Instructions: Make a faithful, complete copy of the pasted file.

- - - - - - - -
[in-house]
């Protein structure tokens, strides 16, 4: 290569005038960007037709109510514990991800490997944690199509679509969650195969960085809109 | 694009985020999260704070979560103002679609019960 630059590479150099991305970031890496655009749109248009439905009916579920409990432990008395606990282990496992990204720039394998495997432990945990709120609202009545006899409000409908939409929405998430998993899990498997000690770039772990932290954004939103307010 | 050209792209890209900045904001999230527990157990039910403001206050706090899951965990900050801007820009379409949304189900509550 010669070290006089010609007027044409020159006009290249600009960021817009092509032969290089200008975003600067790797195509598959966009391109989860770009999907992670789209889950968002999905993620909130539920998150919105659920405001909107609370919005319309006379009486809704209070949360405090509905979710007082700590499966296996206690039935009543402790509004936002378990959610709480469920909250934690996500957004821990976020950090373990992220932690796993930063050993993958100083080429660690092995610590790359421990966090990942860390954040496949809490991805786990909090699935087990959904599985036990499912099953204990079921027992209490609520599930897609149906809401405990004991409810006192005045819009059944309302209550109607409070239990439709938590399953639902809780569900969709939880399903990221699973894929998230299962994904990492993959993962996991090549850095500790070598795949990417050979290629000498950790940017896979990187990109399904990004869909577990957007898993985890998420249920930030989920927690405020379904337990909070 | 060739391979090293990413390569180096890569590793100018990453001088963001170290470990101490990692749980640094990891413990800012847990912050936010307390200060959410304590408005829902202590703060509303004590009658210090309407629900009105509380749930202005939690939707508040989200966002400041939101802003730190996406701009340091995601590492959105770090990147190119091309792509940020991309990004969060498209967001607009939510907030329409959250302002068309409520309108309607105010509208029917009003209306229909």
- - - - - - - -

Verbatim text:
[in-house]
């Protein structure tokens, strides 16, 4: 290569005038960007037709109510514990991800490997944690199509679509969650195969960085809109 | 694009985020999260704070979560103002679609019960 630059590479150099991305970031890496655009749109248009439905009916579920409990432990008395606990282990496992990204720039394998495997432990945990709120609202009545006899409000409908939409929405998430998993899990498997000690770039772990932290954004939103307010 | 050209792209890209900045904001999230527990157990039910403001206050706090899951965990900050801007820009379409949304189900509550 010669070290006089010609007027044409020159006009290249600009960021817009092509032969290089200008975003600067790797195509598959966009391109989860770009999907992670789209889950968002999905993620909130539920998150919105659920405001909107609370919005319309006379009486809704209070949360405090509905979710007082700590499966296996206690039935009543402790509004936002378990959610709480469920909250934690996500957004821990976020950090373990992220932690796993930063050993993958100083080429660690092995610590790359421990966090990942860390954040496949809490991805786990909090699935087990959904599985036990499912099953204990079921027992209490609520599930897609149906809401405990004991409810006192005045819009059944309302209550109607409070239990439709938590399953639902809780569900969709939880399903990221699973894929998230299962994904990492993959993962996991090549850095500790070598795949990417050979290629000498950790940017896979990187990109399904990004869909577990957007898993985890998420249920930030989920927690405020379904337990909070 | 060739391979090293990413390569180096890569590793100018990453001088963001170290470990101490990692749980640094990891413990800012847990912050936010307390200060959410304590408005829902202590703060509303004590009658210090309407629900009105509380749930202005939690939707508040989200966002400041939101802003730190996406701009340091995601590492959105770090990147190119091309792509940020991309990004969060498209967001607009939510907030329409959250302002068309409520309108309607105010509208029917009003209306229909």